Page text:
Another Kentucky native, Jimmy Winkfield hailed from Chilesburg, and rode in the Kentucky Derby four consecutive years. Winkfield finished third on his first Derby mount in 1900 and then he won back-to-back aboard His Eminence in 1901 and Alan-a-Dale in 1902. The following year, Winkfield just missed winning an unprecedented three in a row when his horse led in deep stretch before finishing second. He was the last black jockey to win the Kentucky Derby. In 1904, Winkfield went overseas to ride and was Russia’s champion jockey three times. He also rode successfully in Germany. When he retired from riding at age 50, Winkfield had amassed over 2500 wins in various countries during his 30-year riding career. He died in France in 1974 at age 92. A race named in his honor by the NYRA is contested each year at Aqueduct. Hall of Fame Induction 2004

Ron Turcotte – 1972, 1973

A pensive Ron Turcotte and a very perky Secretariat in the post parade before the 1973 Preakness Stakes at Pimlico Race Course. (Jim McCue/Maryland Jockey Club)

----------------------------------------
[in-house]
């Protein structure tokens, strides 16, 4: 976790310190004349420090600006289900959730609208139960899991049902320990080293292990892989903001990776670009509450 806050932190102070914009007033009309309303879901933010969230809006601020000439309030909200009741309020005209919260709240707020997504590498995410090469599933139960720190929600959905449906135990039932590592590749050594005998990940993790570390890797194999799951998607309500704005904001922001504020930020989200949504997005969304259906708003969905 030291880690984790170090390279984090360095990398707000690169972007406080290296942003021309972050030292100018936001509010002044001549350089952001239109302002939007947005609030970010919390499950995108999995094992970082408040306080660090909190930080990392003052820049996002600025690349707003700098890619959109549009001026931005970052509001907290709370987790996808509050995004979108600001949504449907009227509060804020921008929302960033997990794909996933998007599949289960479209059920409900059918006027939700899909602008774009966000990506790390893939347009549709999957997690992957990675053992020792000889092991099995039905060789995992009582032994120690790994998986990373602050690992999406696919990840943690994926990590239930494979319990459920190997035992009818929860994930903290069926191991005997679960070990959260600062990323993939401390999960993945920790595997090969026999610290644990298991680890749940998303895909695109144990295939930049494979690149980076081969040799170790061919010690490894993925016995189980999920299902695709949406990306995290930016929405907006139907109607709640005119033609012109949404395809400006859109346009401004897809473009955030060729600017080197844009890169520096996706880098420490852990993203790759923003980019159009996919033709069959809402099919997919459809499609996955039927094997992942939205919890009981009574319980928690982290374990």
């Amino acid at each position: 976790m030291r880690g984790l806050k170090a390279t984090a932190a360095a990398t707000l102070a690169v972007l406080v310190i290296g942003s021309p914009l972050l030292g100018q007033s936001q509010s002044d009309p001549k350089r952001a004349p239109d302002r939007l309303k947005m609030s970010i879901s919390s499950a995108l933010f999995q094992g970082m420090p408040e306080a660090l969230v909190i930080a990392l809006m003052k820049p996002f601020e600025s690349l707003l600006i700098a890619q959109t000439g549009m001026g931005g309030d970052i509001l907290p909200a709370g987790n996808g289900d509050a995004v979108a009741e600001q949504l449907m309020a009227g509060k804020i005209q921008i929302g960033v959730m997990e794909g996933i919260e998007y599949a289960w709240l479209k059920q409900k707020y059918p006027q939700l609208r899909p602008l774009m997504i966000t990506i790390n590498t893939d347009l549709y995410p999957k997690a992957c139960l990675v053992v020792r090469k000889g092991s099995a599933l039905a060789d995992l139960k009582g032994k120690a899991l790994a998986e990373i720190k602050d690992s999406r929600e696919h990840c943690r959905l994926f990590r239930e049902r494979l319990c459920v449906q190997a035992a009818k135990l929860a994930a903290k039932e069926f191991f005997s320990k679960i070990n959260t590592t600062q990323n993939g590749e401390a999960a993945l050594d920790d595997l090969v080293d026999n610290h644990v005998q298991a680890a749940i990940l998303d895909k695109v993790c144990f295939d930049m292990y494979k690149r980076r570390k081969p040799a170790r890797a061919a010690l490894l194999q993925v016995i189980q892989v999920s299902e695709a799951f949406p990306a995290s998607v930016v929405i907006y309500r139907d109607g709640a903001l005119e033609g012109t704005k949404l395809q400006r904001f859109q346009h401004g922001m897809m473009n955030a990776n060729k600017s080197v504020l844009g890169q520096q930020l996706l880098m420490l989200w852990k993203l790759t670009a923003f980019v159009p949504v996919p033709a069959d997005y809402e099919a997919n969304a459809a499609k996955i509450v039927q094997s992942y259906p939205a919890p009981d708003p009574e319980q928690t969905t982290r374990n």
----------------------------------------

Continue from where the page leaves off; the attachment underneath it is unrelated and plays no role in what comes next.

Seven decades passed before the next back-to-back Derby-winning feat would be performed again. This time it was a Canadian-born rider who hailed from New Brunswick, Canada. Ron Turcotte, or “Ronnie” as he was often called, captured the Kentucky Derby in 1972 with Riva Ridge, and the Belmont Stakes, then the following year he became internationally famous when he piloted the immortal Secretariat to a Triple Crown sweep, setting records in each of the three races, becoming the first horse since 1948 to achieve the accomplishment. As a young rider, his stock began to rise in 1965 when Tom Rolfe became his first classic mount. Not only did the horse finish in the money in all three spring classics with Turcotte aboard, but he also captured the Preakness Stakes. While riding in the U.S., Turcotte began working with fellow Canadian, Lucius Laurien, who would go on to condition both Riva Ridge and Secretariat. The brilliant jockey, who had a total of five Derby mounts, piloted home 3,032 winners before his riding career ended tragically after a horrific injury in 1978. Turcotte is also a Hall of Fame member in his native land. Hall of Fame Induction 1979